“Before the vote, Maduro did everything he could to prevent the opposition from competing. The pro-Maduro Supreme Court removed the leaders of opposition parties, replacing them with politicians who had been thrown out of those parties because they were, in fact, Maduro loyalists,” Frida Ghitis recounted in WPR in December. “The court also appointed a new national electoral council in June, ignoring the fact that the constitution grants that power to the National Assembly.”
As Biden takes office, the situation continues to deteriorate, with the economy projected to contract by 25 percent in the coming year.
“The incoming administration is likely to shift Washington’s approach,” Ghitis wrote. “Biden will use more targeted sanctions against individuals in the Maduro regime, while looking for ways to ease the humanitarian crisis in Venezuela and support nongovernmental organizations.”
But there are no easy answers, and at the moment Maduro seems well entrenched — and still incapable of addressing the problems of his people.
4. Turkey’s frayed ties with the West
With a sweeping overhaul of Turkey’s political system in 2017, President Recep Tayyip Erdogan cemented his control of the country, threatening its status as a democracy.
Now he has set his sights on greater regional power, using a more adventurous foreign policy to achieve those ambitions — but also to galvanize nationalist sentiments, and thus bolster his support, at home.
“Over the past decade or so, Turkey, a critical NATO member and once-aspiring candidate for membership in the European Union, has refashioned itself as a revisionist power openly challenging not just its regional neighbors but also treaty allies like France and the United States,” Henri J. Barkey, a senior fellow for Middle East studies at the Council on Foreign Relations, wrote in WPR in December.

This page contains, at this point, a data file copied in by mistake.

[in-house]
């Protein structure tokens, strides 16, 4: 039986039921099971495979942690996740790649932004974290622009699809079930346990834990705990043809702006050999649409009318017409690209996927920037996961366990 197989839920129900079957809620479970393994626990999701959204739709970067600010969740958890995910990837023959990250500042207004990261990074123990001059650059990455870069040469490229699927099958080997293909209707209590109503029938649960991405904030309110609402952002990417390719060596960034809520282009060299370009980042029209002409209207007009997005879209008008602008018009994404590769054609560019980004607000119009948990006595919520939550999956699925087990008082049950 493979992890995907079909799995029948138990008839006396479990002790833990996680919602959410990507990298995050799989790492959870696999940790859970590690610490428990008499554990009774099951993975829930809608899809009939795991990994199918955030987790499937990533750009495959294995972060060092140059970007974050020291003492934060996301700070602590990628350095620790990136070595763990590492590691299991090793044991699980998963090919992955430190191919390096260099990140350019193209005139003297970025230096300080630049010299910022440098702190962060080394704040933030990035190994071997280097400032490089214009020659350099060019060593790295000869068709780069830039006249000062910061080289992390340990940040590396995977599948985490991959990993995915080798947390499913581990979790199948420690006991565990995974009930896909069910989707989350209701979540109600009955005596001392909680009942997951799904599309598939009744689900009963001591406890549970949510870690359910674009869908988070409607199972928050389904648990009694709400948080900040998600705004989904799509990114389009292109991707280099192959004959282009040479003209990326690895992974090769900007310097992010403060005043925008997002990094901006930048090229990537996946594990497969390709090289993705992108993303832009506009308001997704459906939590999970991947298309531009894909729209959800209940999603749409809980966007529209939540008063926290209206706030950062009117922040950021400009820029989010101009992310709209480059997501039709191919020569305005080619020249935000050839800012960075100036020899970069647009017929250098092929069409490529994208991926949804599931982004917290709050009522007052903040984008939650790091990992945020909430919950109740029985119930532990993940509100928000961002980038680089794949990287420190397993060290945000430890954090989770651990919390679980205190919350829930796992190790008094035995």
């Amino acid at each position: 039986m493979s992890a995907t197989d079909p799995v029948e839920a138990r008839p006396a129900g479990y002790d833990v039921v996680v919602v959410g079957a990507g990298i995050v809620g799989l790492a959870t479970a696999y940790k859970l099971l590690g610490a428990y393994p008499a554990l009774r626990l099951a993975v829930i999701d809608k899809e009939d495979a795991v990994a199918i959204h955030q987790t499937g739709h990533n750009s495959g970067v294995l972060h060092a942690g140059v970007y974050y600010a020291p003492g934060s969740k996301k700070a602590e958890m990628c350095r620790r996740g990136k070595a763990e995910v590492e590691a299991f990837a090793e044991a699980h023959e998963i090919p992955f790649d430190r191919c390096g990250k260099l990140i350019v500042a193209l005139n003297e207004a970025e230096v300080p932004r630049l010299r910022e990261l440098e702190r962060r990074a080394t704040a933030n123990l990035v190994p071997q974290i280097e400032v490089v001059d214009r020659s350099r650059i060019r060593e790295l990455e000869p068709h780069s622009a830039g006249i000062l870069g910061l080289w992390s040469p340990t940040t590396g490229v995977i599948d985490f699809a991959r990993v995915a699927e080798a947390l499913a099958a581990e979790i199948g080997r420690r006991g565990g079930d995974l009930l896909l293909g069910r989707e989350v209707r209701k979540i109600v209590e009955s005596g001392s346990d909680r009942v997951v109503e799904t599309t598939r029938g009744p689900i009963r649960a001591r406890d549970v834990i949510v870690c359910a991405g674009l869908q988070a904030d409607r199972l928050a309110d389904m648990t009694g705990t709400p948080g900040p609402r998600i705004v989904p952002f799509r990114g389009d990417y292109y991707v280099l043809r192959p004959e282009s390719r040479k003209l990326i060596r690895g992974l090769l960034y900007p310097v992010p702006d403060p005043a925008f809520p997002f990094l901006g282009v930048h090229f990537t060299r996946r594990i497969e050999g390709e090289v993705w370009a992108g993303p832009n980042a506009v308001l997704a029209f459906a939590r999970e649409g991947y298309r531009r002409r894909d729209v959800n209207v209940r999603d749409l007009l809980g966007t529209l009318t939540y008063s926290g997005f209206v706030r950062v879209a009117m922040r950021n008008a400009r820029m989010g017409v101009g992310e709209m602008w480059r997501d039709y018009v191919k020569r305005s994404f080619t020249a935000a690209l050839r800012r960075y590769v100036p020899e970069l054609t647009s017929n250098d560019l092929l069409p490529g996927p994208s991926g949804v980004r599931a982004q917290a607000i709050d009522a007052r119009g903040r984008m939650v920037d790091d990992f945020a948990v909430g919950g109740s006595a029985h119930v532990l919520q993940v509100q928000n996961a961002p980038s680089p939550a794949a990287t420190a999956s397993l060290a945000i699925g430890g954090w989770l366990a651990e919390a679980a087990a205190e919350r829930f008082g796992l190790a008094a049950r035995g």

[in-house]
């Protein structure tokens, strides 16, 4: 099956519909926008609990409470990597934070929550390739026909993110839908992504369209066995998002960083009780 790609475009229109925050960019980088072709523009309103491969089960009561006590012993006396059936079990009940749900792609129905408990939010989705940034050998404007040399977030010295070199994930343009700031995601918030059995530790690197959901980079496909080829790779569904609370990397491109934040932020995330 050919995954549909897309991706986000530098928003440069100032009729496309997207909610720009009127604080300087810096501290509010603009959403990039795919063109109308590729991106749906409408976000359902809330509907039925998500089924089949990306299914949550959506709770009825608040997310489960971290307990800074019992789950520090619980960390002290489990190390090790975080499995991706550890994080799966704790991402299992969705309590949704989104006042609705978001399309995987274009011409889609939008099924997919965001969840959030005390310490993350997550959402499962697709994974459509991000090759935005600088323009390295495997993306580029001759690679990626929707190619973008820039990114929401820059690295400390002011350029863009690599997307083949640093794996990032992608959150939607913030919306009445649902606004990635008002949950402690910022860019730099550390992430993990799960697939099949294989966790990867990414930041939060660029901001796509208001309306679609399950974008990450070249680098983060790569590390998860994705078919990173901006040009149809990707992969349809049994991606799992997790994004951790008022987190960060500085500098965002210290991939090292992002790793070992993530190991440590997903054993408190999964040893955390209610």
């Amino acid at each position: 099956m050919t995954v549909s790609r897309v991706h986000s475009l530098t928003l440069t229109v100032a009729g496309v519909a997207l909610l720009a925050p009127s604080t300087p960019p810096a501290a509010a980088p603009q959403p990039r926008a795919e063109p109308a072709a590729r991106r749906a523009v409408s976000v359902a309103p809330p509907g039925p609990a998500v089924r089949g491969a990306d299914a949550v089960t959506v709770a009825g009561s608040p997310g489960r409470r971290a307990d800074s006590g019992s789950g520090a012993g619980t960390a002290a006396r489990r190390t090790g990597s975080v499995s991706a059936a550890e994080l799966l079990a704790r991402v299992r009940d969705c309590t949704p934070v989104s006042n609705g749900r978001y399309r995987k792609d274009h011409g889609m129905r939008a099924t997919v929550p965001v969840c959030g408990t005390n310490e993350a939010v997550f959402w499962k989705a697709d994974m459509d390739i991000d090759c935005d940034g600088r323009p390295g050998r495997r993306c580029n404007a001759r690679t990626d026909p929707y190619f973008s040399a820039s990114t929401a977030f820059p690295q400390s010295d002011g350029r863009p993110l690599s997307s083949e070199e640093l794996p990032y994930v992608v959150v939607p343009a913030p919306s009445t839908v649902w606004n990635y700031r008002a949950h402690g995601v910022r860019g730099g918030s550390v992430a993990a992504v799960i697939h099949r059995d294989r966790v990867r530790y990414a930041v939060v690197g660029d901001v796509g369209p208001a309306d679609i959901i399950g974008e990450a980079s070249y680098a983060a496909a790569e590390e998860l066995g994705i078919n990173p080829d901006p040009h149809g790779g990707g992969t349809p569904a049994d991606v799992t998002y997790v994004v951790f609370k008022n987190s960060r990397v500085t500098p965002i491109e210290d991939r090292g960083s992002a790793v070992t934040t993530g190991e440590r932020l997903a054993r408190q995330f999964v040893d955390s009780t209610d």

The specific points of conflict with Western powers, beyond Erdogan’s domestic assaults on democracy and human rights, include his decisions to purchase a missile defense system from Russia and undertake drilling activities in Eastern Mediterranean waters also claimed by Greece and Cyprus.
In response to the purchase of the Russian missile system, the Trump administration imposed economic sanctions and canceled Turkey’s participation in the F-35 Joint Strike Fighter combat aircraft program. The Biden administration is likely to pursue an even harder line, according to Sinan Ciddi, an associate professor of national security studies at the Marine Corps University in Quantico, VA.
“Unless Turkey dramatically alters its course under the Biden administration, it is unlikely that the U.S. government will lift these sanctions, isolating Turkey within NATO,” Ciddi wrote in WPR Jan. 5. “The incoming Biden administration is also likely to more aggressively pursue outstanding criminal cases against Turkish entities that had stalled or slowed under President Donald Trump, which could further embitter bilateral relations.”
Meanwhile, the situation in the Eastern Mediterranean continues to fester, with other European powers supporting Greece and Cyprus. “While Erdogan knows the standoff is damaging his relations with both the EU and the U.S.,” Ciddi wrote, “he prefers to keep Turkish public opinion focused against the West.”